Free Study Guide for The Contender by Robert Lipsyte Free BookNotes|
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THE CONTENDER - FREE CHAPTER ANALYSIS / STUDY NOTES
All through the novel, Alfred has been haunted by James. Even
when his friend has been absent for weeks, Alfred keeps thinking about him and
wants to see him. When he learns that James has fallen into bad company and has
started using drugs, Alfred is very concerned about him. He wants to reform James,
but feels helpless to do anything for his friend. When he spies James near his
house, Alfred calls him and offers to provide him food and shelter. Unfortunately,
James refuses Alfred’s kindness and simply asks for money. When Alfred gives him
six dollars, he realizes that James will probably use it to buy drugs. His heart
goes out to his troubled friend.
In Alfred’s third boxing match, his opponent is Barnes, a rough and crude boxer. He has no qualms about hitting Alfred mercilessly. Unfortunately, Alfred is boxing with a handicap. After seriously injuring his last opponent, he is determined not to inflict the same kind of pain again. As a result, he refuses to attack Barnes; he merely tries to defend himself. When Barnes falls down, Alfred does not even try to take advantage of his superior position. The match finally ends in a draw.
Henry, Bud and Donatelli are disappointed in Alfred’s
performance, but they refrain from talking to Alfred about it after the fight.
Later, Donatelli takes Alfred to the gym and asks him to retire from boxing. He
feels Alfred lacks the aggressive instinct to become a champion. He encourages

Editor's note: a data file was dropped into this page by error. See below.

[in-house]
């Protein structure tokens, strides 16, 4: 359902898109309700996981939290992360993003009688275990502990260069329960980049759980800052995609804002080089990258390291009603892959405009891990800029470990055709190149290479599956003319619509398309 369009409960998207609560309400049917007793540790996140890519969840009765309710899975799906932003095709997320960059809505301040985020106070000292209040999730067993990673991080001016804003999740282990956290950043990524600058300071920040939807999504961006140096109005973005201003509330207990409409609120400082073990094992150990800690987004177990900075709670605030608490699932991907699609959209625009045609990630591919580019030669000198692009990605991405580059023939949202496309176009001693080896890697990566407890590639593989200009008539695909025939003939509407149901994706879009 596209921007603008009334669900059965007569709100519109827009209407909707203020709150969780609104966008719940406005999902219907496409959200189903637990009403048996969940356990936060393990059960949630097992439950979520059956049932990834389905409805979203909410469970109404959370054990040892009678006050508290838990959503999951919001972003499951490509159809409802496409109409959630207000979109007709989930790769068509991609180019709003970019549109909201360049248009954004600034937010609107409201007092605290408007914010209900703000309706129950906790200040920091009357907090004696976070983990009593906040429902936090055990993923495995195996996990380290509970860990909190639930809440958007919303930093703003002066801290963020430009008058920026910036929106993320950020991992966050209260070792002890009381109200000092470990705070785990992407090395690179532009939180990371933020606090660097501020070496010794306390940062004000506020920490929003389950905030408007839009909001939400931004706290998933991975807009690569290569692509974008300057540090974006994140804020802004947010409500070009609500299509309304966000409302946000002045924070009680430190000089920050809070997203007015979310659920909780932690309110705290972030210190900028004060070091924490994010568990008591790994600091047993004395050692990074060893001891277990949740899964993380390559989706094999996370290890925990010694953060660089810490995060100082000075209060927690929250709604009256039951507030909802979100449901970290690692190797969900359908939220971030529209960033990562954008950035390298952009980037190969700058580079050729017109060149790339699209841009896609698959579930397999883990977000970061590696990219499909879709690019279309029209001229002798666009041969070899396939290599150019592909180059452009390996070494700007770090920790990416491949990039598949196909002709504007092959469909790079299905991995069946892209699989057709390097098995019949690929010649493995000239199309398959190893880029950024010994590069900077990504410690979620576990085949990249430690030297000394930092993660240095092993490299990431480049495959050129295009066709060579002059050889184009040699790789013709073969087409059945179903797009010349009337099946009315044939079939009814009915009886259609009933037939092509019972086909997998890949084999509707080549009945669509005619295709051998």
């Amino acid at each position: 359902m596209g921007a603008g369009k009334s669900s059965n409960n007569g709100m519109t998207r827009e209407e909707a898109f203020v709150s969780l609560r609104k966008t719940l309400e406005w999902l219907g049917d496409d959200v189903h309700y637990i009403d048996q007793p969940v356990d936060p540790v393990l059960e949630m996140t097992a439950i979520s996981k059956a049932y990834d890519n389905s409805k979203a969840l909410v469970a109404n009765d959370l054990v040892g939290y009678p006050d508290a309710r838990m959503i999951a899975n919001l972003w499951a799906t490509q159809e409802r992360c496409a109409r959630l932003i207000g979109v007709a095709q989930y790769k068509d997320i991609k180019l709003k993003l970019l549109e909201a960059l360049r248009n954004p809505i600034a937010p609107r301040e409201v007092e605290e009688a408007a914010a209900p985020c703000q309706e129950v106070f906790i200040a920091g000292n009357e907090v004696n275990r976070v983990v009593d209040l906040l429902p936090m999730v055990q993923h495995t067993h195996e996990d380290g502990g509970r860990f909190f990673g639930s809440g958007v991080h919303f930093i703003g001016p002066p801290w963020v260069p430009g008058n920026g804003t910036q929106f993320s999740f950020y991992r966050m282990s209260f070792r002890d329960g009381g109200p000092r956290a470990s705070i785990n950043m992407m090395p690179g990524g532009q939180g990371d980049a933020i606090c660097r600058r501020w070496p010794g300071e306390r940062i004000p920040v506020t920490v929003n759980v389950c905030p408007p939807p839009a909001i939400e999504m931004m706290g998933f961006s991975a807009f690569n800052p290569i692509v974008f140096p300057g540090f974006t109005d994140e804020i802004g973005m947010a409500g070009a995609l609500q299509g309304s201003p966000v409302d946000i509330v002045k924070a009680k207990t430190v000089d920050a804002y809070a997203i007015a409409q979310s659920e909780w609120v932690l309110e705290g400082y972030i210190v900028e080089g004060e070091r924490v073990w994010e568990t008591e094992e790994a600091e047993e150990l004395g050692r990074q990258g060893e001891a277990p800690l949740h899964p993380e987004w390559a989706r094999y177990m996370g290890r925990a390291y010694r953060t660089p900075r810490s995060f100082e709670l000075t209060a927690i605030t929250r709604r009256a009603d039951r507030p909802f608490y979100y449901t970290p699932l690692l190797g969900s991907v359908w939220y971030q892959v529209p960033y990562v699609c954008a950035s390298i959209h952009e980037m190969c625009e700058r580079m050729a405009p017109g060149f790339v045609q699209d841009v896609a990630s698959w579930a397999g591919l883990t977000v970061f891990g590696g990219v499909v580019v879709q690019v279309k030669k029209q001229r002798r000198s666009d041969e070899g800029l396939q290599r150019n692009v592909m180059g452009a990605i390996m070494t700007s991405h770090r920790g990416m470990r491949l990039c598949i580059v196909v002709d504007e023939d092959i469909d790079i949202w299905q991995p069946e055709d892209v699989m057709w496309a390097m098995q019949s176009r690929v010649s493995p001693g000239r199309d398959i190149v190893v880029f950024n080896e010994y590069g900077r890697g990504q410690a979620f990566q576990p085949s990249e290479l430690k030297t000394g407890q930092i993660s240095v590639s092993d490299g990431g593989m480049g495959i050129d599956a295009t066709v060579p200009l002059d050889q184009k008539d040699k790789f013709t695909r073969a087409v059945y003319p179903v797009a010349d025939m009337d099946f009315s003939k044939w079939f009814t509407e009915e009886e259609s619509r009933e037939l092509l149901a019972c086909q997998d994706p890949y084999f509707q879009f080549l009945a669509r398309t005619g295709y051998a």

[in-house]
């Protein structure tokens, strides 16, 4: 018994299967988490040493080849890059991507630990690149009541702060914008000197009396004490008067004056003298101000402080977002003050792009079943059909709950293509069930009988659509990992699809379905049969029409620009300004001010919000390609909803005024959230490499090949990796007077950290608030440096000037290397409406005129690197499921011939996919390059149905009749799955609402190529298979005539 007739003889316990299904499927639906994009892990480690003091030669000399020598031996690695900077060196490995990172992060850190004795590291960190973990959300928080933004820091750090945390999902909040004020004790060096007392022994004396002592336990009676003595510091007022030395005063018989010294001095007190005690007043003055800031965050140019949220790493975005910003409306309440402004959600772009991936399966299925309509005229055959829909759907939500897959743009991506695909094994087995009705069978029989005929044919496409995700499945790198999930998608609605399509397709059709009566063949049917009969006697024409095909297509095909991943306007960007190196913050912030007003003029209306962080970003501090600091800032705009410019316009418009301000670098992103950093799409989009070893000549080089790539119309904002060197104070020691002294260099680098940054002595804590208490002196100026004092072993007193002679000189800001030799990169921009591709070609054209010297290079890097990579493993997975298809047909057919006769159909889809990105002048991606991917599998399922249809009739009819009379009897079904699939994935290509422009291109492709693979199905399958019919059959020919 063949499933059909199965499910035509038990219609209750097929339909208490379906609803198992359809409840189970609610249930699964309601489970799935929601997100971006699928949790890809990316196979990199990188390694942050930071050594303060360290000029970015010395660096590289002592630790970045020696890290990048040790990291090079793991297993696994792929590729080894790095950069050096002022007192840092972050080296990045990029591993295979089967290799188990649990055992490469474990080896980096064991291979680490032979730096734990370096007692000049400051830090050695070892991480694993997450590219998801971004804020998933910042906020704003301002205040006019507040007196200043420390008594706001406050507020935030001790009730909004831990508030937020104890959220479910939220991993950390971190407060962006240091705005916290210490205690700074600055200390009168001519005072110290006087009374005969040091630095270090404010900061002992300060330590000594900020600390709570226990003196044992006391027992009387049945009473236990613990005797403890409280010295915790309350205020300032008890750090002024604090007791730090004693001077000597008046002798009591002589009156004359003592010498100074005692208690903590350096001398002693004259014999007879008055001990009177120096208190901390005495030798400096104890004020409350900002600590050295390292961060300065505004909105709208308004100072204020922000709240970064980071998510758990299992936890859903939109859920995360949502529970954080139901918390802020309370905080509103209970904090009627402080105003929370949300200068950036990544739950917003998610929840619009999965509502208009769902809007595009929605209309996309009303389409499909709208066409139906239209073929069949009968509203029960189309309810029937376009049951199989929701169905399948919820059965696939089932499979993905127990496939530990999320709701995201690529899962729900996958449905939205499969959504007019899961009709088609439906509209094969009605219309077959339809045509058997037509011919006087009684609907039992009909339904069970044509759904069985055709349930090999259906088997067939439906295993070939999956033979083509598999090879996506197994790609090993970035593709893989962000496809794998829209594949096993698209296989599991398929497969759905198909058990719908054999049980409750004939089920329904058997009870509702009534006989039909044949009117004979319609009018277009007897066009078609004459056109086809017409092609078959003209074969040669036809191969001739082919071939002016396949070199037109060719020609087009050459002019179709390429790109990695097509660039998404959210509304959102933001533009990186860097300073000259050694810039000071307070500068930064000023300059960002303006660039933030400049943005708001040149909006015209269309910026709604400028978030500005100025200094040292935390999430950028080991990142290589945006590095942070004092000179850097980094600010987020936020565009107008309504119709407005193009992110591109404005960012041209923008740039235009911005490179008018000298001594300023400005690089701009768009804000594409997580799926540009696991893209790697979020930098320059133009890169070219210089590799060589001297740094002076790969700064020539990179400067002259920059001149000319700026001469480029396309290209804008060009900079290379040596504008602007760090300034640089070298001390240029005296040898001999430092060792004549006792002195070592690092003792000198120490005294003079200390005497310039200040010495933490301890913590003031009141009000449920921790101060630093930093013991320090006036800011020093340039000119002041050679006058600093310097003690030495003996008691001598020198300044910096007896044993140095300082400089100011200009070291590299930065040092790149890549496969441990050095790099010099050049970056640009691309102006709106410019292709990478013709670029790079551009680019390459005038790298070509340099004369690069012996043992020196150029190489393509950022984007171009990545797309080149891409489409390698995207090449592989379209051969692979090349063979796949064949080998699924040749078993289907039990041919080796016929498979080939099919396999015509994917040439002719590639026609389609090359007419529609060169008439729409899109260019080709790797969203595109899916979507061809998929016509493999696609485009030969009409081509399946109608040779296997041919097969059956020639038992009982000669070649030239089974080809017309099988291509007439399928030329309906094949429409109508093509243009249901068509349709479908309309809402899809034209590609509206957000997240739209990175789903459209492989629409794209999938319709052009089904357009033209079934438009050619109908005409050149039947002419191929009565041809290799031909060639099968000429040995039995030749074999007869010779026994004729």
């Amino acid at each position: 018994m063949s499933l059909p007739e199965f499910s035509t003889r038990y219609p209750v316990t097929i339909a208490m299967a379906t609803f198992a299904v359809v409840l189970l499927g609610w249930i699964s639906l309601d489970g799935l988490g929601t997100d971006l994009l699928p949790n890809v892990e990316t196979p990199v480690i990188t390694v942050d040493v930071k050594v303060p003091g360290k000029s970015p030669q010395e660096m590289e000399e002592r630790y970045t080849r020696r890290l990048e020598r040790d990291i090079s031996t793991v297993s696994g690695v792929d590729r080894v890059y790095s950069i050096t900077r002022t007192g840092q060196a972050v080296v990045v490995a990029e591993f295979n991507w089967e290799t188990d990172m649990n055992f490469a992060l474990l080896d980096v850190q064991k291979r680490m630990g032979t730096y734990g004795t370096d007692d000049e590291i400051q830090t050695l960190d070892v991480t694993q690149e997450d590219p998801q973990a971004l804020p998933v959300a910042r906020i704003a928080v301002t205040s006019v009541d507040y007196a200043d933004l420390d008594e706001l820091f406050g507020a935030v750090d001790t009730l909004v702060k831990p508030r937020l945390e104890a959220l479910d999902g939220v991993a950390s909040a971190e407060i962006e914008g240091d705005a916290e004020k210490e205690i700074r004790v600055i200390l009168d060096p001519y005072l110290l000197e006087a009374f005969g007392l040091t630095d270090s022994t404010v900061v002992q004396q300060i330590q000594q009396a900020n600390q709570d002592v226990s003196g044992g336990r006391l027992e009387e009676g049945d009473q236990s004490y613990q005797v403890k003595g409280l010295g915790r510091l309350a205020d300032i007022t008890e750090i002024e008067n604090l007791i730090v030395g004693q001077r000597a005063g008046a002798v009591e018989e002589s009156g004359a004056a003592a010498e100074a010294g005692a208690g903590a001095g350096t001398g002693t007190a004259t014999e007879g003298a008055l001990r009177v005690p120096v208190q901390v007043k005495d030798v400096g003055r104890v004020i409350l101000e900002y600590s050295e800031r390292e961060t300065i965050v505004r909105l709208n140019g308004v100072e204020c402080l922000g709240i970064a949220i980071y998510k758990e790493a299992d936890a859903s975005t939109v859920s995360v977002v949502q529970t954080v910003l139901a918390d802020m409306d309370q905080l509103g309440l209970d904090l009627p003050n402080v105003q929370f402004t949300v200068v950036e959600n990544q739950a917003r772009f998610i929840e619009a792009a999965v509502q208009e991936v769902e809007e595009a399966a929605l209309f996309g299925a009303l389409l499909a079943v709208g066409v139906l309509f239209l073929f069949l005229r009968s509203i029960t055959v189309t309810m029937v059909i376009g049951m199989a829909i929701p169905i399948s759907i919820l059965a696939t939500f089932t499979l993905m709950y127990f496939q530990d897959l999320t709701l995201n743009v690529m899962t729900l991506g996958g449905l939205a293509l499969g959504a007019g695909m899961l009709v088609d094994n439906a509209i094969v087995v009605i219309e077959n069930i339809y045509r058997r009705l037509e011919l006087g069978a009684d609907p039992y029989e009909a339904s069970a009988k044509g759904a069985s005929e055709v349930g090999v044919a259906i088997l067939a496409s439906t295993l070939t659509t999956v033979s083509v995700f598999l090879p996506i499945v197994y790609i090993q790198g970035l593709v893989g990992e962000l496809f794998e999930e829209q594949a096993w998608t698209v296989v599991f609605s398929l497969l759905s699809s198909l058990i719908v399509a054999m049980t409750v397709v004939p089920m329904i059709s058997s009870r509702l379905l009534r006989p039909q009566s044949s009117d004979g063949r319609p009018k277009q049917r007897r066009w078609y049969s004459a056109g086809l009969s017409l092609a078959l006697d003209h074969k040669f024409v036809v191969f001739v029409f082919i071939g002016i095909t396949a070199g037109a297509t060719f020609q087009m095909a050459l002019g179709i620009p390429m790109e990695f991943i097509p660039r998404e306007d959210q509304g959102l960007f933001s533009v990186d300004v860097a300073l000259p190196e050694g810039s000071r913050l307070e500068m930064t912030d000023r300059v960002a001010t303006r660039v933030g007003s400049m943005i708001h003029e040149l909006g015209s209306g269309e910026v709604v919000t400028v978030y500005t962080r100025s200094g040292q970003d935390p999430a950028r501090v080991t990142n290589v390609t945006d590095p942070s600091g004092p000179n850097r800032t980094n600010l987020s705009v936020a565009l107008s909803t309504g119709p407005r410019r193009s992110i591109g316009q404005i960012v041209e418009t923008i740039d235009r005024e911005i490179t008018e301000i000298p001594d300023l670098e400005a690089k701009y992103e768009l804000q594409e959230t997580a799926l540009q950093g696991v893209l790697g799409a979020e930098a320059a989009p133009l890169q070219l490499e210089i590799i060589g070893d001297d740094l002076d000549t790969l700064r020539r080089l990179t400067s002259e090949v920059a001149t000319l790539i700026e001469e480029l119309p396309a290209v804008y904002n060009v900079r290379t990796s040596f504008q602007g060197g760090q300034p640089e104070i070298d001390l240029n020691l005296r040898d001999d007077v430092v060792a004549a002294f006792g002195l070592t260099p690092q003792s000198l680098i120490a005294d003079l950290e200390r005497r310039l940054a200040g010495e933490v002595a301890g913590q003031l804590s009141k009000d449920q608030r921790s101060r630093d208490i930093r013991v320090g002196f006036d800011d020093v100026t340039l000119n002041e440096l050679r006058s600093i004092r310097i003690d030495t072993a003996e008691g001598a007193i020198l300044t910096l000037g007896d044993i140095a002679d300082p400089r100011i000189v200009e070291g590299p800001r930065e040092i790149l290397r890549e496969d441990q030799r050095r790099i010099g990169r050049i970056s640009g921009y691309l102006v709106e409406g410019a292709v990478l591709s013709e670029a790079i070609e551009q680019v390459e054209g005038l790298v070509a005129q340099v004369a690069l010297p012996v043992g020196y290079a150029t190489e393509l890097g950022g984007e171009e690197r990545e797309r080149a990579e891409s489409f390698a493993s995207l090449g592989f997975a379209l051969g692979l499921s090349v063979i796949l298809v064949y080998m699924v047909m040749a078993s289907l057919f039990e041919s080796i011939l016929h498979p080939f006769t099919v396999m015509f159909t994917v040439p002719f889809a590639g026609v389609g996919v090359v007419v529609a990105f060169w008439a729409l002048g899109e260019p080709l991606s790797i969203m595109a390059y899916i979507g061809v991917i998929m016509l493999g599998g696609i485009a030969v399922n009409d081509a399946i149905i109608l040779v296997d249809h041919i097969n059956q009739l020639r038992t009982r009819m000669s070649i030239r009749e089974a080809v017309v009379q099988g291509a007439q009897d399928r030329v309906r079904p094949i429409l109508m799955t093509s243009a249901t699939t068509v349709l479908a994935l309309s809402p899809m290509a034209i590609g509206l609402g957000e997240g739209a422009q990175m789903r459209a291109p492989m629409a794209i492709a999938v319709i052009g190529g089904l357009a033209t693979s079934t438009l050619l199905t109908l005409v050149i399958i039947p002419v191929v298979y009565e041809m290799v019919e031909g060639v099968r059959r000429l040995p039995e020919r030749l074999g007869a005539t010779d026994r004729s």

Alfred to use his ability in some constructive activity rather than in boxing.
Alfred agrees with Donatelli, but he expresses a desire to fight one more match
before quitting boxing.
In his third match, Alfred cannot fight with any spirit, for he is haunted by the memory of the battered Griffin, his last opponent whom he seriously injured. When Barnes hits him hard and repeatedly, Alfred can only try to defend himself. He will not take the offensive and fight with aggression. Even when he knocks Barnes down in a defensive move, he will not take advantage of his position. The match ends in a draw.
Although Donatelli is disappointed in Alfred’s lack of aggression in the ring,
he is too kind to reproach him in front of others. Instead, he takes Alfred to
the gym and advises him to retire from boxing, saying that he lacks the killer
instinct that is needed to become a champion. He encourages Alfred to use his
energy and ability in another field where he can be more successful. Alfred agrees
with Donatelli’s judgement and accepts his practical and sensible advice; he does,
however, ask for the chance to box in one more match before permanently retiring
from the ring.
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. 09 May 2017